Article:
The Vegetarian by Han Kang tr. Deborah Smith #WITMonth

A novel in three acts that centre around the middle sister whose behaviour goes relatively unnoticed by those around her until she decides to become vegetarian, because “I had a dream“.

I’m already under the spell of Han Kang, having read Human Acts earlier this year, an extraordinary and unique book and I find The Vegetarian equally compelling, perhaps even more disturbing, a visceral, disturbing depiction of the fragility of the mind and the strange mechanisms, illusions we attach to in order to cope. It won the Man Booker International Prize 2016 and I’m reading it as part of #WITMonth, reading women in translation.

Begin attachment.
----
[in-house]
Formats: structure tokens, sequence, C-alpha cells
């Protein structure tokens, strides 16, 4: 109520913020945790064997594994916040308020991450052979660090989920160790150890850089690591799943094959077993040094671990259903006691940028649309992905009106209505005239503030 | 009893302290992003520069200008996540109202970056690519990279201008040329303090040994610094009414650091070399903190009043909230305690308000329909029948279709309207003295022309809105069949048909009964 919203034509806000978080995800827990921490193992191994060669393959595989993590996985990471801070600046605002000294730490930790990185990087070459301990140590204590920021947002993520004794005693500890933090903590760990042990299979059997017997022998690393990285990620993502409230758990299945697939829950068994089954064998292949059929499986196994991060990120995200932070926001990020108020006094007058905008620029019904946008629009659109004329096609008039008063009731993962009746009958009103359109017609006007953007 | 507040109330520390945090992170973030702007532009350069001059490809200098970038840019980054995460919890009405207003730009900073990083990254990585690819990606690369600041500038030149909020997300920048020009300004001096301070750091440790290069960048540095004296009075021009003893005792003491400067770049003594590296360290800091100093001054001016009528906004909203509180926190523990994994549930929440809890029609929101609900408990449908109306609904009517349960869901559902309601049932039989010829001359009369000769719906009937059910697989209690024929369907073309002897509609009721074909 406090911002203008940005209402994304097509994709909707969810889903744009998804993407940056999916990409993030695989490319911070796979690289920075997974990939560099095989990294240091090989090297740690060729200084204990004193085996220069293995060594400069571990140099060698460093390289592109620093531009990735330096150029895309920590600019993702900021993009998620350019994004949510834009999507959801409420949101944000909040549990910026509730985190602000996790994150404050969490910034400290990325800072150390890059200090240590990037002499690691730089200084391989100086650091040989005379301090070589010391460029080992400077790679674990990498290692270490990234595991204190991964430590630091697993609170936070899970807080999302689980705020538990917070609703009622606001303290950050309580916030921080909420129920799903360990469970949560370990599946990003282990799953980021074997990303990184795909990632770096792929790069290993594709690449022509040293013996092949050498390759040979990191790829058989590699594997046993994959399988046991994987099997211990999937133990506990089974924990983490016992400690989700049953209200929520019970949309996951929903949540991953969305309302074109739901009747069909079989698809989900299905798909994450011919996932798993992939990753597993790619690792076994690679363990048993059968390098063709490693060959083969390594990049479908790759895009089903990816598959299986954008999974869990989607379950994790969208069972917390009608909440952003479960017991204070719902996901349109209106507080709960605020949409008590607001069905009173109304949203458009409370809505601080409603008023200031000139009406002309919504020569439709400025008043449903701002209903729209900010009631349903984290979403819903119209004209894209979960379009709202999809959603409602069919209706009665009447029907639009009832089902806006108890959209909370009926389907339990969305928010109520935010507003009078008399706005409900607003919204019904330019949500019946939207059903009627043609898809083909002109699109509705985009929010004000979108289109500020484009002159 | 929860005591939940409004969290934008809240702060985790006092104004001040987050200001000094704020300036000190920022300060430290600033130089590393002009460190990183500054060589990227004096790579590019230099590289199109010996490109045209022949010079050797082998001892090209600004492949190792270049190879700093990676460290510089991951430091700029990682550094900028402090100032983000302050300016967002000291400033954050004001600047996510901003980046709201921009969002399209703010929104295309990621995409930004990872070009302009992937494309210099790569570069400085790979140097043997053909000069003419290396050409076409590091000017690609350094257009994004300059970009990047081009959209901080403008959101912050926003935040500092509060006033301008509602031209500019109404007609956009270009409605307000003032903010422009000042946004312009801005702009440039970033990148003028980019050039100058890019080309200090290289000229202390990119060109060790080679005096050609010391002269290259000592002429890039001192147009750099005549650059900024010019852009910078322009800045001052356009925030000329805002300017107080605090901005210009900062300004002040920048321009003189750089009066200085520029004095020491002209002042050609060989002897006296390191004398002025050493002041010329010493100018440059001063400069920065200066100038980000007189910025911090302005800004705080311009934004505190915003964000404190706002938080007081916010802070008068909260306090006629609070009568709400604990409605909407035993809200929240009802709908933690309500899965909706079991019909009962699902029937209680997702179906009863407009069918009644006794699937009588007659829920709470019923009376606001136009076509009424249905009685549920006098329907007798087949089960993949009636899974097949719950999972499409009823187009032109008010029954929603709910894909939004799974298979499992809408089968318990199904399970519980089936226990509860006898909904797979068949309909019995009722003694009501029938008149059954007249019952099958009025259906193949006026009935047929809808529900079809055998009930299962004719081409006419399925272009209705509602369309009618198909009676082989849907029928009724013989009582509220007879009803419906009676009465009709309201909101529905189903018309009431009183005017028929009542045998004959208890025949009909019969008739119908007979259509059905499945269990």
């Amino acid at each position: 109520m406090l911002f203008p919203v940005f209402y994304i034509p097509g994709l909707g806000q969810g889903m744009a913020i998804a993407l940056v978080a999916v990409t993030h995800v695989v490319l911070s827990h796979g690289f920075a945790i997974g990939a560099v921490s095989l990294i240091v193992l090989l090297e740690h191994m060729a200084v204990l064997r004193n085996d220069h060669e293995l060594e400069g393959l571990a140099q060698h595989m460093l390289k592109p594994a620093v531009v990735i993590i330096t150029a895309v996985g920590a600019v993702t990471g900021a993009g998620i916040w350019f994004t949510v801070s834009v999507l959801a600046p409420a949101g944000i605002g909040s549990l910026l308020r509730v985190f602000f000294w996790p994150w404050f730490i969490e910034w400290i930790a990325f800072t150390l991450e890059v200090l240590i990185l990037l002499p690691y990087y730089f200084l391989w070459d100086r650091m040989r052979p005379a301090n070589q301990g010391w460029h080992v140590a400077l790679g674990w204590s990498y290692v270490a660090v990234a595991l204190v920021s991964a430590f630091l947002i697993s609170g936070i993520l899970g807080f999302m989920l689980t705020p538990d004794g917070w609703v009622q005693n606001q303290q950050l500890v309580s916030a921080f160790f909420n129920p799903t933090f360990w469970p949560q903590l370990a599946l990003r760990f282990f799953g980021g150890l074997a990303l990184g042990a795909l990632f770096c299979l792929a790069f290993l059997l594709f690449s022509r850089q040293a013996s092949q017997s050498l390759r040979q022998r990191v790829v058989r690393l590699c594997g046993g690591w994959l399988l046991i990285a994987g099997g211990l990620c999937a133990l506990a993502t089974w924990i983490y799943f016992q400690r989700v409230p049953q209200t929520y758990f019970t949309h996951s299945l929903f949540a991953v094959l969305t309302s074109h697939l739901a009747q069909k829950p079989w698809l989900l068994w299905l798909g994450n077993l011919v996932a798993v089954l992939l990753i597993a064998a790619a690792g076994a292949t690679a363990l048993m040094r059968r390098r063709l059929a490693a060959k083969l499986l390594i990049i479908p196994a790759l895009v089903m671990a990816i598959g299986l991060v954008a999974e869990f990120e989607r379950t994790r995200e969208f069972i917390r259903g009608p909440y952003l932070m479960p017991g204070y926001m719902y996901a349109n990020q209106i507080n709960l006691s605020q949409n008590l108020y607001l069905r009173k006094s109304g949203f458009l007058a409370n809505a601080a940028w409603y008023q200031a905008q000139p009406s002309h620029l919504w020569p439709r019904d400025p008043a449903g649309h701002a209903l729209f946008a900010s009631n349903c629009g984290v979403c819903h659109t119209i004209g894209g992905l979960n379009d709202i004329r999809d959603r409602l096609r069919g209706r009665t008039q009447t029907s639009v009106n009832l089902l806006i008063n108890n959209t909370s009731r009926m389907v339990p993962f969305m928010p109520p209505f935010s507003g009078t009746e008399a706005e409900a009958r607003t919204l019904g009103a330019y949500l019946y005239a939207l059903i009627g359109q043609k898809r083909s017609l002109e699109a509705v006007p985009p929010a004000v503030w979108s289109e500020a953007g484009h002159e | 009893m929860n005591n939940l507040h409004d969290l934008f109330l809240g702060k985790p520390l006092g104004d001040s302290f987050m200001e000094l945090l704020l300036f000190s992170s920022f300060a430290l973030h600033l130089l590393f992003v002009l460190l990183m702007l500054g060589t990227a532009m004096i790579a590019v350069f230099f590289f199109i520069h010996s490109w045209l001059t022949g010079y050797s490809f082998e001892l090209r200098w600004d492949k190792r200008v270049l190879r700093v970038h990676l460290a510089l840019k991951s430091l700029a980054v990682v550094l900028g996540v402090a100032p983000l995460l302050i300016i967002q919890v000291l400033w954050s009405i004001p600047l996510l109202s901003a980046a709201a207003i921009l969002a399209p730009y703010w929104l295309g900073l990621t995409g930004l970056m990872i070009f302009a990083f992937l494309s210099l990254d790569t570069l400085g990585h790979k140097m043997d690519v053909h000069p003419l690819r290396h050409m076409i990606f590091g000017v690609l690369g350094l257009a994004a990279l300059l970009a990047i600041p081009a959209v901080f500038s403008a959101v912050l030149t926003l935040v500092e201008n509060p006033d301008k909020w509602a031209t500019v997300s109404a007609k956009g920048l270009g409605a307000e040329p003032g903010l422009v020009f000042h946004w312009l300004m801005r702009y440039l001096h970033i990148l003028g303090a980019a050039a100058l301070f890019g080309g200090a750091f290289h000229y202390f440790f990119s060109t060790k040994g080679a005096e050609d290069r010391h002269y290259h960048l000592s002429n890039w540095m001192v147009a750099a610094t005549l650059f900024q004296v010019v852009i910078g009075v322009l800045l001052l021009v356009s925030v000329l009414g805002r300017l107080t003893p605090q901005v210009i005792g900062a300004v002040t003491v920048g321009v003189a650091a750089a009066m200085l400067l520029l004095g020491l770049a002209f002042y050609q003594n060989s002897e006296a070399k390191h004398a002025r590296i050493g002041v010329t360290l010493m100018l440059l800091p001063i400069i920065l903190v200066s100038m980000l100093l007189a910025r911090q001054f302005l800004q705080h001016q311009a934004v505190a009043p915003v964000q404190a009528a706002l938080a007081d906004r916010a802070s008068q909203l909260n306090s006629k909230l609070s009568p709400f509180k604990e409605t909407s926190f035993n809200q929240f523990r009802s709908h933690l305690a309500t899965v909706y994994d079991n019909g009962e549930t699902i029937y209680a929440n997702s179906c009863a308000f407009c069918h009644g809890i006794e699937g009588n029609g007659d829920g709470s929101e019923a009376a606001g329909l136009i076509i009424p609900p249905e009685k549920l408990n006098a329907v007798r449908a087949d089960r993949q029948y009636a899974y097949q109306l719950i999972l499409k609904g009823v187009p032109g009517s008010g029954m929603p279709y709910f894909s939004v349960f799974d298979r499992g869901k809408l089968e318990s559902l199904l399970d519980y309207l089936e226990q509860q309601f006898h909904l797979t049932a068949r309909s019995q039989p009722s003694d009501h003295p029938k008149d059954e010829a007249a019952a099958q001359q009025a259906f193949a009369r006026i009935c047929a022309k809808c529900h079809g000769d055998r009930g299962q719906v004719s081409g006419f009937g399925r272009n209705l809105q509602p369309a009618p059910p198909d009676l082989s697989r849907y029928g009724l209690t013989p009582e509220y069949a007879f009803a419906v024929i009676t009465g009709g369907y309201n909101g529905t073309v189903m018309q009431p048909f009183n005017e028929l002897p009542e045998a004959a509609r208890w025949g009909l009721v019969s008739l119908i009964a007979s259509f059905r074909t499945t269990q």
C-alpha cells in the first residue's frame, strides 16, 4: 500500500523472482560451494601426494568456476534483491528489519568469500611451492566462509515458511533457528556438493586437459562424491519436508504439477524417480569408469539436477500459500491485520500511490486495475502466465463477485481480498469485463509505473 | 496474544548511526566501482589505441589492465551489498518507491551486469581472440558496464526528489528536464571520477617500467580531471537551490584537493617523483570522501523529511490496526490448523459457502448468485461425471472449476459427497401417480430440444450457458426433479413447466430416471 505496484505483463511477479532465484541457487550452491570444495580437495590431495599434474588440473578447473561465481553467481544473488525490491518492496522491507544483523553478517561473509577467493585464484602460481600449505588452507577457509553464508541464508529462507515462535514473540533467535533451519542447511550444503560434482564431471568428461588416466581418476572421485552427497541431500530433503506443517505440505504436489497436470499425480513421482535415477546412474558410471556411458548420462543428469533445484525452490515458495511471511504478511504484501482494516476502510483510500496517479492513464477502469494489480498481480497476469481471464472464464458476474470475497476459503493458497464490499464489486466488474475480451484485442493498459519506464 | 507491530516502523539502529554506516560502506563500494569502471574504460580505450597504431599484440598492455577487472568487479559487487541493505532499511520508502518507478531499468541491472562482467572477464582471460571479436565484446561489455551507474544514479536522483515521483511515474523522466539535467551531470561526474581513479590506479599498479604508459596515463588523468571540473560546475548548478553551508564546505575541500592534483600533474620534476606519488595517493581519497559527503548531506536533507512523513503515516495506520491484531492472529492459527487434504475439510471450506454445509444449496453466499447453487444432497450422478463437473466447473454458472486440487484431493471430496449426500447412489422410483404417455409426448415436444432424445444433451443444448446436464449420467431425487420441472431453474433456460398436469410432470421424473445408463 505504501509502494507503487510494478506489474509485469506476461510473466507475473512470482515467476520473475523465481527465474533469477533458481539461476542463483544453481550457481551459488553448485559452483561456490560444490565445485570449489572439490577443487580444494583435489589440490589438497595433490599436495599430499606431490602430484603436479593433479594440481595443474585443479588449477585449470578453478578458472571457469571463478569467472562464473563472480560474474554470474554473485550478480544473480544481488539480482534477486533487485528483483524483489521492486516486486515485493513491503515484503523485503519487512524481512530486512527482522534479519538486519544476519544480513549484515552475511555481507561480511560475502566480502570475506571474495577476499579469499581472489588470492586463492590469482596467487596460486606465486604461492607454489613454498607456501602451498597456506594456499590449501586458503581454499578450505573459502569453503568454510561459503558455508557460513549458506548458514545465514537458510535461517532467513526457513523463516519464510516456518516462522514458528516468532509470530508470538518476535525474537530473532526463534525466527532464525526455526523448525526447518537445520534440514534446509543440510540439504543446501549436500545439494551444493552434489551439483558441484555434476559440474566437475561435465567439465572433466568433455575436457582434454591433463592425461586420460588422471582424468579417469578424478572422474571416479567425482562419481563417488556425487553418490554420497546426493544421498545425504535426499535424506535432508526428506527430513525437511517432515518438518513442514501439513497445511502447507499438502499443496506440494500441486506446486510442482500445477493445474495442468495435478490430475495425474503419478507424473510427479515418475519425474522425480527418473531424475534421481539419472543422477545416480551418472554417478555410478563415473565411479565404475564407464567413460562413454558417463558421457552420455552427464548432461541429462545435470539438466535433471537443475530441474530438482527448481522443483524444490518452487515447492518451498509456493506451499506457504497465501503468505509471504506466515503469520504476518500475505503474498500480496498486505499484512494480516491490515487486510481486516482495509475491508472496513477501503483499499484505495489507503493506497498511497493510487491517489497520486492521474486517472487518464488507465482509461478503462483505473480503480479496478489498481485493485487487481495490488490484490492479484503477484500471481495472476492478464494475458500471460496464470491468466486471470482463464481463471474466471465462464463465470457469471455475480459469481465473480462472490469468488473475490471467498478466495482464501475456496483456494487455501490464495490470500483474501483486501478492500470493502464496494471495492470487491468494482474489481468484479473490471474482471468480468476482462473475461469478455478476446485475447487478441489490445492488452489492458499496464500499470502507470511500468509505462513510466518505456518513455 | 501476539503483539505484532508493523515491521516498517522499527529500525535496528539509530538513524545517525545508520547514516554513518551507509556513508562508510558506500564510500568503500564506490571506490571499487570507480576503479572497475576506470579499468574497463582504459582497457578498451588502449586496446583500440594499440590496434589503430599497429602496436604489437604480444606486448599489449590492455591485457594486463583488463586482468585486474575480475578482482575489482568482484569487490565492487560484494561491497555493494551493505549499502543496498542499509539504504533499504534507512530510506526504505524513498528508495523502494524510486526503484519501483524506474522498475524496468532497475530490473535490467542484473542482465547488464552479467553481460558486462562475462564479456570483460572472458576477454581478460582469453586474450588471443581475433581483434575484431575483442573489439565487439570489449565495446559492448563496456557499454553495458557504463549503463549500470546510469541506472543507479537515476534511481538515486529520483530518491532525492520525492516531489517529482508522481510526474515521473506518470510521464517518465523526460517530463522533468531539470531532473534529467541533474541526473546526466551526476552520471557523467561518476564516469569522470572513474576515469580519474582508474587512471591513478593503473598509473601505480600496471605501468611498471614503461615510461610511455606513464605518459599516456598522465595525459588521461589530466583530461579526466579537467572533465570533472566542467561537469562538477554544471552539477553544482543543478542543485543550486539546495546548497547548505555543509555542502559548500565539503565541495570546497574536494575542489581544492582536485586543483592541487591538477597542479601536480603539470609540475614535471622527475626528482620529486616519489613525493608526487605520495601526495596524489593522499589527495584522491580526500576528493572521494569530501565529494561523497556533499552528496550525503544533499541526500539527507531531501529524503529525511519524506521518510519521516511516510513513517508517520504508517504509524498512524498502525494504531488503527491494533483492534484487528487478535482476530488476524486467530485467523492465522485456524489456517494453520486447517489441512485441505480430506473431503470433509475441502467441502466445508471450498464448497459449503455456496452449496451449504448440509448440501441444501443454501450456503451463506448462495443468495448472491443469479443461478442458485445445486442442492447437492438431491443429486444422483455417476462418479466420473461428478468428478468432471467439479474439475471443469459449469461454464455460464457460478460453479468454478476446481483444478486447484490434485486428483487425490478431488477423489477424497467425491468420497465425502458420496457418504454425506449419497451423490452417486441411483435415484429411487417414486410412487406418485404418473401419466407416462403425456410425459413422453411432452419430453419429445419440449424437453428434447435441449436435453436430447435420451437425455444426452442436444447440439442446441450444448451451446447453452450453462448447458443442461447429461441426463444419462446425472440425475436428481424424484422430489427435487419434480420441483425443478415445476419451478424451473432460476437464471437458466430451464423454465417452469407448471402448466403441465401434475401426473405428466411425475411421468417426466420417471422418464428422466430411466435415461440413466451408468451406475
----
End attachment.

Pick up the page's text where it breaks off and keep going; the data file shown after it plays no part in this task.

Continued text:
The Vegetarian reminded me of the distressing yet refined style and experience of reading Yoko Ogawa’s novel of interlinked stories Revenge and the shock and compulsion of Ken Kesey’s One Flew Over the Cuckoo’s Nest but really it is in a league of its own, a remarkable literary expression of the effect of people, our external environment and of our internal methods of coping, questions Han Kang poses through the situations she puts these characters into and our observations of what then happens.

The book is structured into three parts:

I. The Vegetarian – right from the beginning Kang draws up the husband and wife (Yeong-hye) characters with such precision, skill and intrigue, I was completely hooked from those initial pages. Their uneventful life changes suddenly with her decision to become vegetarian, bringing out the worst in everyone.